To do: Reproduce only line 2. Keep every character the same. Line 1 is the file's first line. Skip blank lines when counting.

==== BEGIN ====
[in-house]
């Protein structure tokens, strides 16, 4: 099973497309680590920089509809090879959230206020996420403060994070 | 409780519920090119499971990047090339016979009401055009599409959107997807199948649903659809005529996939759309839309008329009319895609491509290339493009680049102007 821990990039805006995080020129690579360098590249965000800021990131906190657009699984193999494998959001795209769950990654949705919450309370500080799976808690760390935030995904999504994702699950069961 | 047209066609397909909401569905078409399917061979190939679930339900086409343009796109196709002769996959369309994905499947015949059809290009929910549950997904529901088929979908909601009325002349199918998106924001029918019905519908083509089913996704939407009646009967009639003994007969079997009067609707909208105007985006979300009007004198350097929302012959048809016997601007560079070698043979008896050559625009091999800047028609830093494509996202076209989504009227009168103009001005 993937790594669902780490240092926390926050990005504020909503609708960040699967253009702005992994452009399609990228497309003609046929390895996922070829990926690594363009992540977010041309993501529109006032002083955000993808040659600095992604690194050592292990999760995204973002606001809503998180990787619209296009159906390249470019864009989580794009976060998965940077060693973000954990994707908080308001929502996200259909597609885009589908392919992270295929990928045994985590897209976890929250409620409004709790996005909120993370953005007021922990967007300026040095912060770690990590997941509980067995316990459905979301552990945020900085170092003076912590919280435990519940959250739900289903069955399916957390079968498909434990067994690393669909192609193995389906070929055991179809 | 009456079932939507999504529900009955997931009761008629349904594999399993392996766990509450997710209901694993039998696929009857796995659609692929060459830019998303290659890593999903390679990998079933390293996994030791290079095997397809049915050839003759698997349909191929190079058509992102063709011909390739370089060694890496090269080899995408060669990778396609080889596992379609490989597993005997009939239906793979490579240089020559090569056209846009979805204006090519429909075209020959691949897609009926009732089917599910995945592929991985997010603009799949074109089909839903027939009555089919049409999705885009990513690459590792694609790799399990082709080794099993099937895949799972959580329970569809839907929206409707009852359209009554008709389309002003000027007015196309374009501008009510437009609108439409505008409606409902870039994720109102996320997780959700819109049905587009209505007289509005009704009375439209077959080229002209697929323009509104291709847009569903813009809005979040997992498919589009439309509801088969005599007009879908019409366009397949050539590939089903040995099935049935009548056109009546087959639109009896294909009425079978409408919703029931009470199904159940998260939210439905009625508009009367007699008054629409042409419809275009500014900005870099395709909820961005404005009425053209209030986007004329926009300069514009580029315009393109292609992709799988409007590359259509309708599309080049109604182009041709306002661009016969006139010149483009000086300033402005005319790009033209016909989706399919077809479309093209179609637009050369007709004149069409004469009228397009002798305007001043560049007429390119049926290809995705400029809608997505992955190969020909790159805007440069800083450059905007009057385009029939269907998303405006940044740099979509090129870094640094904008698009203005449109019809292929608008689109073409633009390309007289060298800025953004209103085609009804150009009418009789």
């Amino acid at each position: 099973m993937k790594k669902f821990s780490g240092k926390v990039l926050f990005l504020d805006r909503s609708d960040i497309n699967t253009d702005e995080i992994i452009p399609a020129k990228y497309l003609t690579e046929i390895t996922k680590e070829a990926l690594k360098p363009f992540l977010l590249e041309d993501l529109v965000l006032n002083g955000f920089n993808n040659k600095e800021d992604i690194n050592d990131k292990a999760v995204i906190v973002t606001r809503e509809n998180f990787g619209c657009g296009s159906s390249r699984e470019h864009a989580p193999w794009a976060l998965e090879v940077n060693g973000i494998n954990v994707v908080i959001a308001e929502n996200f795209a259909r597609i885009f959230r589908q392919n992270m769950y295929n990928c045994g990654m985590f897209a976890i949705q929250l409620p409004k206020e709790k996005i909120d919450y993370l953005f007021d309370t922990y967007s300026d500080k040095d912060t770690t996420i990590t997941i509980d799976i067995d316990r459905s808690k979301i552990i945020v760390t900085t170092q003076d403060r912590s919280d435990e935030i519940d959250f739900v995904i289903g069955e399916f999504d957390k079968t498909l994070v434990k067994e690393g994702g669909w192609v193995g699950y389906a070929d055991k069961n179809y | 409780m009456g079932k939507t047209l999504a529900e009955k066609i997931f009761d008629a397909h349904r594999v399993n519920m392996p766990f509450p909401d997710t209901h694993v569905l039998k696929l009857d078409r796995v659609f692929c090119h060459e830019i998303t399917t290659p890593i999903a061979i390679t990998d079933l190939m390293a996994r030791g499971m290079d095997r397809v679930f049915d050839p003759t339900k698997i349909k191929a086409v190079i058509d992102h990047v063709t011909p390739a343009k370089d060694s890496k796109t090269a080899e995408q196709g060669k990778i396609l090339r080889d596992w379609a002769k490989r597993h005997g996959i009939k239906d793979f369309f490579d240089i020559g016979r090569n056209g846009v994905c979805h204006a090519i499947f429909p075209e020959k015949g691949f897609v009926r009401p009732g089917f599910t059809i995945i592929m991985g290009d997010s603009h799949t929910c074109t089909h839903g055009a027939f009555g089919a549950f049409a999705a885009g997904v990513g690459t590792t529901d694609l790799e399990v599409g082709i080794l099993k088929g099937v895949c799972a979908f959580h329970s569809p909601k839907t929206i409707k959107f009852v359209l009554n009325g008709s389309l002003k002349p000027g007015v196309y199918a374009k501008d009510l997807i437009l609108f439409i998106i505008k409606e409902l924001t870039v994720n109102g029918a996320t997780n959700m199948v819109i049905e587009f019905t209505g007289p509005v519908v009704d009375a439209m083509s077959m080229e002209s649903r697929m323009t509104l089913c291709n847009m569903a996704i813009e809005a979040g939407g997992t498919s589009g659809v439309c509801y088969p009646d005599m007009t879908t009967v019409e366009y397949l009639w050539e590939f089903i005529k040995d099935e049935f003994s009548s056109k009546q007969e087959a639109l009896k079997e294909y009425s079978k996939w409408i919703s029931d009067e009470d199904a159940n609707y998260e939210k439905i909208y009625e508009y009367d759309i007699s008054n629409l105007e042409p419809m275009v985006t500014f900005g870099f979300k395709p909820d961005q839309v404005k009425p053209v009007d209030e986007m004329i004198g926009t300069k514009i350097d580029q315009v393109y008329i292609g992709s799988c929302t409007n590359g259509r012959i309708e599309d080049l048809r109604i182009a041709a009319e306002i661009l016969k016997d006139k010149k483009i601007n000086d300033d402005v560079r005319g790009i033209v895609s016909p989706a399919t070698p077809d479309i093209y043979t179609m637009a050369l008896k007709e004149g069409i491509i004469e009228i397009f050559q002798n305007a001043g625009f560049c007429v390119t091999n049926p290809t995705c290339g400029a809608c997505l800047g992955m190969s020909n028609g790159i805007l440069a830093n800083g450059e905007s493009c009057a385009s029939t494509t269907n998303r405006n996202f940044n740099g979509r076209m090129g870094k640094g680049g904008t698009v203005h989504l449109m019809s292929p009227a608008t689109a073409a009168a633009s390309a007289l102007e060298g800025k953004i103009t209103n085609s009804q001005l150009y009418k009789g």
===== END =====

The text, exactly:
């Protein structure tokens, strides 16, 4: 099973497309680590920089509809090879959230206020996420403060994070 | 409780519920090119499971990047090339016979009401055009599409959107997807199948649903659809005529996939759309839309008329009319895609491509290339493009680049102007 821990990039805006995080020129690579360098590249965000800021990131906190657009699984193999494998959001795209769950990654949705919450309370500080799976808690760390935030995904999504994702699950069961 | 047209066609397909909401569905078409399917061979190939679930339900086409343009796109196709002769996959369309994905499947015949059809290009929910549950997904529901088929979908909601009325002349199918998106924001029918019905519908083509089913996704939407009646009967009639003994007969079997009067609707909208105007985006979300009007004198350097929302012959048809016997601007560079070698043979008896050559625009091999800047028609830093494509996202076209989504009227009168103009001005 993937790594669902780490240092926390926050990005504020909503609708960040699967253009702005992994452009399609990228497309003609046929390895996922070829990926690594363009992540977010041309993501529109006032002083955000993808040659600095992604690194050592292990999760995204973002606001809503998180990787619209296009159906390249470019864009989580794009976060998965940077060693973000954990994707908080308001929502996200259909597609885009589908392919992270295929990928045994985590897209976890929250409620409004709790996005909120993370953005007021922990967007300026040095912060770690990590997941509980067995316990459905979301552990945020900085170092003076912590919280435990519940959250739900289903069955399916957390079968498909434990067994690393669909192609193995389906070929055991179809 | 009456079932939507999504529900009955997931009761008629349904594999399993392996766990509450997710209901694993039998696929009857796995659609692929060459830019998303290659890593999903390679990998079933390293996994030791290079095997397809049915050839003759698997349909191929190079058509992102063709011909390739370089060694890496090269080899995408060669990778396609080889596992379609490989597993005997009939239906793979490579240089020559090569056209846009979805204006090519429909075209020959691949897609009926009732089917599910995945592929991985997010603009799949074109089909839903027939009555089919049409999705885009990513690459590792694609790799399990082709080794099993099937895949799972959580329970569809839907929206409707009852359209009554008709389309002003000027007015196309374009501008009510437009609108439409505008409606409902870039994720109102996320997780959700819109049905587009209505007289509005009704009375439209077959080229002209697929323009509104291709847009569903813009809005979040997992498919589009439309509801088969005599007009879908019409366009397949050539590939089903040995099935049935009548056109009546087959639109009896294909009425079978409408919703029931009470199904159940998260939210439905009625508009009367007699008054629409042409419809275009500014900005870099395709909820961005404005009425053209209030986007004329926009300069514009580029315009393109292609992709799988409007590359259509309708599309080049109604182009041709306002661009016969006139010149483009000086300033402005005319790009033209016909989706399919077809479309093209179609637009050369007709004149069409004469009228397009002798305007001043560049007429390119049926290809995705400029809608997505992955190969020909790159805007440069800083450059905007009057385009029939269907998303405006940044740099979509090129870094640094904008698009203005449109019809292929608008689109073409633009390309007289060298800025953004209103085609009804150009009418009789």